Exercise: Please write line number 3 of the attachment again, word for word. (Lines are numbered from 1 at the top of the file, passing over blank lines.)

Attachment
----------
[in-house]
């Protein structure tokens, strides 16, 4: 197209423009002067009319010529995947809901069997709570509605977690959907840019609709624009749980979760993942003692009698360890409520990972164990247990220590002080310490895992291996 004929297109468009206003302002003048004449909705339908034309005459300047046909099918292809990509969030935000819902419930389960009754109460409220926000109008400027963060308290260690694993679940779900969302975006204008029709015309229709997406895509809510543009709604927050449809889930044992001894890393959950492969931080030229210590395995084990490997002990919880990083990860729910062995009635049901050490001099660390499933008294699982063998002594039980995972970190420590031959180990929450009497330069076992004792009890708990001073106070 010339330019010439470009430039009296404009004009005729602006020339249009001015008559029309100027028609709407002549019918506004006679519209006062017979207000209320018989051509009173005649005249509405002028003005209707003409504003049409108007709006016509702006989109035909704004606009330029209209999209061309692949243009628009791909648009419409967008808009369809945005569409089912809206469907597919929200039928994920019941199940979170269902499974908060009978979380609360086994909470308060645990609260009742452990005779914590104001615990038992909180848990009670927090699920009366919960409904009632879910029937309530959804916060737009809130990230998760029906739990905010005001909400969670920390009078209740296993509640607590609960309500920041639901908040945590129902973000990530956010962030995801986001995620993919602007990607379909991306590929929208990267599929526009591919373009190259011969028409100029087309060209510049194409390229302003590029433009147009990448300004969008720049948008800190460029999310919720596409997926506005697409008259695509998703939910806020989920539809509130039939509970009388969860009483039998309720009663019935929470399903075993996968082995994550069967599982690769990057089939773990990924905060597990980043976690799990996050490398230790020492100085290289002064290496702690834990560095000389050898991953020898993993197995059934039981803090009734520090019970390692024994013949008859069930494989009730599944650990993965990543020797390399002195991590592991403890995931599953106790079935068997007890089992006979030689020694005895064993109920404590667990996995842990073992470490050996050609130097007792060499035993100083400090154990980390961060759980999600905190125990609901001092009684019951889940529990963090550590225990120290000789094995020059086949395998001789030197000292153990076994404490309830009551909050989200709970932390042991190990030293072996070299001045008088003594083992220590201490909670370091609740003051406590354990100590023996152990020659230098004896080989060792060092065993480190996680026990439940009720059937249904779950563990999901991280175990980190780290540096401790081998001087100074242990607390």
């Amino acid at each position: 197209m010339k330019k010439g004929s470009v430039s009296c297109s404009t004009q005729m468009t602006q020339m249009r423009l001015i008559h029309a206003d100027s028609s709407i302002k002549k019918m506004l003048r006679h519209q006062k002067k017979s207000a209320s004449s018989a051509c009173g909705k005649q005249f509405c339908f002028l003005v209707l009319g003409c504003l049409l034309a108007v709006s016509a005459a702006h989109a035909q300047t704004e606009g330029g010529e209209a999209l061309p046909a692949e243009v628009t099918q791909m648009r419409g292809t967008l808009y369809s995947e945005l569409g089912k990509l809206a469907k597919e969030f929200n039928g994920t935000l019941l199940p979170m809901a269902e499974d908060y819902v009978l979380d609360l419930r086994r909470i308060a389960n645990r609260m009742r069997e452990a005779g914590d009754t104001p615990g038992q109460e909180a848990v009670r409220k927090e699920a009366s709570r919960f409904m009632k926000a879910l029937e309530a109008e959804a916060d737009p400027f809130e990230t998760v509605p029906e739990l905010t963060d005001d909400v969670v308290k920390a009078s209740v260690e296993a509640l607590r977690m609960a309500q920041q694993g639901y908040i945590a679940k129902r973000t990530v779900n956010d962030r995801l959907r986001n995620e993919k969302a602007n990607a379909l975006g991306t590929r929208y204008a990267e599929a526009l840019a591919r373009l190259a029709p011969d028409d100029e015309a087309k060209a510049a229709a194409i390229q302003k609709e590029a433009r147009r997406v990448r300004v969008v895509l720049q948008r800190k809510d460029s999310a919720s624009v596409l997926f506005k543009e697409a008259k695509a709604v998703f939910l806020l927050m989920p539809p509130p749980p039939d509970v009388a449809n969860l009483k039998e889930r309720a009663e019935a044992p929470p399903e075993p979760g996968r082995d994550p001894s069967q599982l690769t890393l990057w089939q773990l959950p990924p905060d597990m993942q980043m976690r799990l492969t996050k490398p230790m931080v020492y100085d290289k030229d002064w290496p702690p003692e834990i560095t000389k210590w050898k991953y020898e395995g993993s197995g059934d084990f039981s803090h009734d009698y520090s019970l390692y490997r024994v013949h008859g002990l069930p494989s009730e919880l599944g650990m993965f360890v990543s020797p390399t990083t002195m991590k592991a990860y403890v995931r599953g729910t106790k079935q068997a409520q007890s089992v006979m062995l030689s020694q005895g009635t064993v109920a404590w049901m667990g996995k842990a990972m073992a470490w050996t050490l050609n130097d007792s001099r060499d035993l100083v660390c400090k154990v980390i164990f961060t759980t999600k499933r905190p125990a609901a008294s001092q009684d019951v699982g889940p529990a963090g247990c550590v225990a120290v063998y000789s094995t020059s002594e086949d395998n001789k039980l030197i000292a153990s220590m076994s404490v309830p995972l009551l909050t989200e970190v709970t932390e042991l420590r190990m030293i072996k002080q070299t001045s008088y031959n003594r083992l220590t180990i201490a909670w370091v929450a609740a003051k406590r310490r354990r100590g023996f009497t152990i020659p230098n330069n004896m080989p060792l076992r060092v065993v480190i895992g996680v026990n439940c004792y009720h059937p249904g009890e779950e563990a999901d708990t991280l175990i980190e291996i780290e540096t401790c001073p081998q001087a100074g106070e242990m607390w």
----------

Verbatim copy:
């Amino acid at each position: 197209m010339k330019k010439g004929s470009v430039s009296c297109s404009t004009q005729m468009t602006q020339m249009r423009l001015i008559h029309a206003d100027s028609s709407i302002k002549k019918m506004l003048r006679h519209q006062k002067k017979s207000a209320s004449s018989a051509c009173g909705k005649q005249f509405c339908f002028l003005v209707l009319g003409c504003l049409l034309a108007v709006s016509a005459a702006h989109a035909q300047t704004e606009g330029g010529e209209a999209l061309p046909a692949e243009v628009t099918q791909m648009r419409g292809t967008l808009y369809s995947e945005l569409g089912k990509l809206a469907k597919e969030f929200n039928g994920t935000l019941l199940p979170m809901a269902e499974d908060y819902v009978l979380d609360l419930r086994r909470i308060a389960n645990r609260m009742r069997e452990a005779g914590d009754t104001p615990g038992q109460e909180a848990v009670r409220k927090e699920a009366s709570r919960f409904m009632k926000a879910l029937e309530a109008e959804a916060d737009p400027f809130e990230t998760v509605p029906e739990l905010t963060d005001d909400v969670v308290k920390a009078s209740v260690e296993a509640l607590r977690m609960a309500q920041q694993g639901y908040i945590a679940k129902r973000t990530v779900n956010d962030r995801l959907r986001n995620e993919k969302a602007n990607a379909l975006g991306t590929r929208y204008a990267e599929a526009l840019a591919r373009l190259a029709p011969d028409d100029e015309a087309k060209a510049a229709a194409i390229q302003k609709e590029a433009r147009r997406v990448r300004v969008v895509l720049q948008r800190k809510d460029s999310a919720s624009v596409l997926f506005k543009e697409a008259k695509a709604v998703f939910l806020l927050m989920p539809p509130p749980p039939d509970v009388a449809n969860l009483k039998e889930r309720a009663e019935a044992p929470p399903e075993p979760g996968r082995d994550p001894s069967q599982l690769t890393l990057w089939q773990l959950p990924p905060d597990m993942q980043m976690r799990l492969t996050k490398p230790m931080v020492y100085d290289k030229d002064w290496p702690p003692e834990i560095t000389k210590w050898k991953y020898e395995g993993s197995g059934d084990f039981s803090h009734d009698y520090s019970l390692y490997r024994v013949h008859g002990l069930p494989s009730e919880l599944g650990m993965f360890v990543s020797p390399t990083t002195m991590k592991a990860y403890v995931r599953g729910t106790k079935q068997a409520q007890s089992v006979m062995l030689s020694q005895g009635t064993v109920a404590w049901m667990g996995k842990a990972m073992a470490w050996t050490l050609n130097d007792s001099r060499d035993l100083v660390c400090k154990v980390i164990f961060t759980t999600k499933r905190p125990a609901a008294s001092q009684d019951v699982g889940p529990a963090g247990c550590v225990a120290v063998y000789s094995t020059s002594e086949d395998n001789k039980l030197i000292a153990s220590m076994s404490v309830p995972l009551l909050t989200e970190v709970t932390e042991l420590r190990m030293i072996k002080q070299t001045s008088y031959n003594r083992l220590t180990i201490a909670w370091v929450a609740a003051k406590r310490r354990r100590g023996f009497t152990i020659p230098n330069n004896m080989p060792l076992r060092v065993v480190i895992g996680v026990n439940c004792y009720h059937p249904g009890e779950e563990a999901d708990t991280l175990i980190e291996i780290e540096t401790c001073p081998q001087a100074g106070e242990m607390w």